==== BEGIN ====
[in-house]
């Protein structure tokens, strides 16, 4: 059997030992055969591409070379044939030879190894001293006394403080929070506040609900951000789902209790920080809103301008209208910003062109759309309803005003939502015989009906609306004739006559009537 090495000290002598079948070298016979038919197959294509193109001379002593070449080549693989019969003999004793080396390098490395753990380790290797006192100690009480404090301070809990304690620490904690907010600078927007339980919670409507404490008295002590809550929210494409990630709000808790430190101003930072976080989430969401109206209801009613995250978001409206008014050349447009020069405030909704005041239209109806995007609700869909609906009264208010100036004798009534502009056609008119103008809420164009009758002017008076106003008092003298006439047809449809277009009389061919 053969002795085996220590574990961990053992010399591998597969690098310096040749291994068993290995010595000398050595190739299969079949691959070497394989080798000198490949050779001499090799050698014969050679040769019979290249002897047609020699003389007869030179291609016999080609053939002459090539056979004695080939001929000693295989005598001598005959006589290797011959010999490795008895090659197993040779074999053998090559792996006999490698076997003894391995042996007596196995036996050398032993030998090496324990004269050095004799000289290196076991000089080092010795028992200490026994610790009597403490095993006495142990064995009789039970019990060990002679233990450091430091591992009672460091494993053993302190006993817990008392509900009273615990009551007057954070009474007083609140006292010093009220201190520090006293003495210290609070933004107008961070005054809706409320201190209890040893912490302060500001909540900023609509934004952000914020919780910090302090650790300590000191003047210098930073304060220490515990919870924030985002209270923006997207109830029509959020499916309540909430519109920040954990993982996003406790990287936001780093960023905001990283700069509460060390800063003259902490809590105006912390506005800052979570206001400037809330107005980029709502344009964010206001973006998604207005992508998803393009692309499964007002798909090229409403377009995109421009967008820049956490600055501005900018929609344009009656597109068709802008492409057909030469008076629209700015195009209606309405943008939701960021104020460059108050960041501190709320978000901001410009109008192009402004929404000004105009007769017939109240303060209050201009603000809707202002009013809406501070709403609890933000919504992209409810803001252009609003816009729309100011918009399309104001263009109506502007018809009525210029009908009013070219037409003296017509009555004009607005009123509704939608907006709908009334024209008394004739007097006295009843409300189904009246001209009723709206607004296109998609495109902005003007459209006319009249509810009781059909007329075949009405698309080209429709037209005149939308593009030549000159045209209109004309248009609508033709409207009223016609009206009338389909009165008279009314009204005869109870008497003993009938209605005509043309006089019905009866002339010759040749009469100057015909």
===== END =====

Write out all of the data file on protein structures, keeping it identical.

[in-house]
């Protein structure tokens, strides 16, 4: 059997030992055969591409070379044939030879190894001293006394403080929070506040609900951000789902209790920080809103301008209208910003062109759309309803005003939502015989009906609306004739006559009537 090495000290002598079948070298016979038919197959294509193109001379002593070449080549693989019969003999004793080396390098490395753990380790290797006192100690009480404090301070809990304690620490904690907010600078927007339980919670409507404490008295002590809550929210494409990630709000808790430190101003930072976080989430969401109206209801009613995250978001409206008014050349447009020069405030909704005041239209109806995007609700869909609906009264208010100036004798009534502009056609008119103008809420164009009758002017008076106003008092003298006439047809449809277009009389061919 053969002795085996220590574990961990053992010399591998597969690098310096040749291994068993290995010595000398050595190739299969079949691959070497394989080798000198490949050779001499090799050698014969050679040769019979290249002897047609020699003389007869030179291609016999080609053939002459090539056979004695080939001929000693295989005598001598005959006589290797011959010999490795008895090659197993040779074999053998090559792996006999490698076997003894391995042996007596196995036996050398032993030998090496324990004269050095004799000289290196076991000089080092010795028992200490026994610790009597403490095993006495142990064995009789039970019990060990002679233990450091430091591992009672460091494993053993302190006993817990008392509900009273615990009551007057954070009474007083609140006292010093009220201190520090006293003495210290609070933004107008961070005054809706409320201190209890040893912490302060500001909540900023609509934004952000914020919780910090302090650790300590000191003047210098930073304060220490515990919870924030985002209270923006997207109830029509959020499916309540909430519109920040954990993982996003406790990287936001780093960023905001990283700069509460060390800063003259902490809590105006912390506005800052979570206001400037809330107005980029709502344009964010206001973006998604207005992508998803393009692309499964007002798909090229409403377009995109421009967008820049956490600055501005900018929609344009009656597109068709802008492409057909030469008076629209700015195009209606309405943008939701960021104020460059108050960041501190709320978000901001410009109008192009402004929404000004105009007769017939109240303060209050201009603000809707202002009013809406501070709403609890933000919504992209409810803001252009609003816009729309100011918009399309104001263009109506502007018809009525210029009908009013070219037409003296017509009555004009607005009123509704939608907006709908009334024209008394004739007097006295009843409300189904009246001209009723709206607004296109998609495109902005003007459209006319009249509810009781059909007329075949009405698309080209429709037209005149939308593009030549000159045209209109004309248009609508033709409207009223016609009206009338389909009165008279009314009204005869109870008497003993009938209605005509043309006089019905009866002339010759040749009469100057015909």